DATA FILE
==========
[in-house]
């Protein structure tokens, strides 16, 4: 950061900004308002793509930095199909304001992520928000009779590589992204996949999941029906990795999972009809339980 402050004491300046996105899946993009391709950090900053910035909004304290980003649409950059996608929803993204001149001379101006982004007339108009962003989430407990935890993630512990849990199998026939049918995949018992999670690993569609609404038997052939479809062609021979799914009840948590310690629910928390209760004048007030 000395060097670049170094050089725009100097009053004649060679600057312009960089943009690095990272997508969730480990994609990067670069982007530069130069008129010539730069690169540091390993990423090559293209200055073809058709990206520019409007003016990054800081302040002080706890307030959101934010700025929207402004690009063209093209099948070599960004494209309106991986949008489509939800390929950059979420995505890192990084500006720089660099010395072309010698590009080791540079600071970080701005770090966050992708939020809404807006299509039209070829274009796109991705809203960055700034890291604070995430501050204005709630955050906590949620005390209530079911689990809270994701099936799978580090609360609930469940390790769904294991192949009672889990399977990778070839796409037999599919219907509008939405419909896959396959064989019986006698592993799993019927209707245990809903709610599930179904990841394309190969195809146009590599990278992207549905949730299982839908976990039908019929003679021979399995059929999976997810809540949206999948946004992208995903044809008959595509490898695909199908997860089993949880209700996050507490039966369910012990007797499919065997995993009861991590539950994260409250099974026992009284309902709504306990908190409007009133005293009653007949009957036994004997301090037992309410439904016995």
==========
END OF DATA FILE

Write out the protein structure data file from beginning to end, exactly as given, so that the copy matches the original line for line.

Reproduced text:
[in-house]
């Protein structure tokens, strides 16, 4: 950061900004308002793509930095199909304001992520928000009779590589992204996949999941029906990795999972009809339980 402050004491300046996105899946993009391709950090900053910035909004304290980003649409950059996608929803993204001149001379101006982004007339108009962003989430407990935890993630512990849990199998026939049918995949018992999670690993569609609404038997052939479809062609021979799914009840948590310690629910928390209760004048007030 000395060097670049170094050089725009100097009053004649060679600057312009960089943009690095990272997508969730480990994609990067670069982007530069130069008129010539730069690169540091390993990423090559293209200055073809058709990206520019409007003016990054800081302040002080706890307030959101934010700025929207402004690009063209093209099948070599960004494209309106991986949008489509939800390929950059979420995505890192990084500006720089660099010395072309010698590009080791540079600071970080701005770090966050992708939020809404807006299509039209070829274009796109991705809203960055700034890291604070995430501050204005709630955050906590949620005390209530079911689990809270994701099936799978580090609360609930469940390790769904294991192949009672889990399977990778070839796409037999599919219907509008939405419909896959396959064989019986006698592993799993019927209707245990809903709610599930179904990841394309190969195809146009590599990278992207549905949730299982839908976990039908019929003679021979399995059929999976997810809540949206999948946004992208995903044809008959595509490898695909199908997860089993949880209700996050507490039966369910012990007797499919065997995993009861991590539950994260409250099974026992009284309902709504306990908190409007009133005293009653007949009957036994004997301090037992309410439904016995």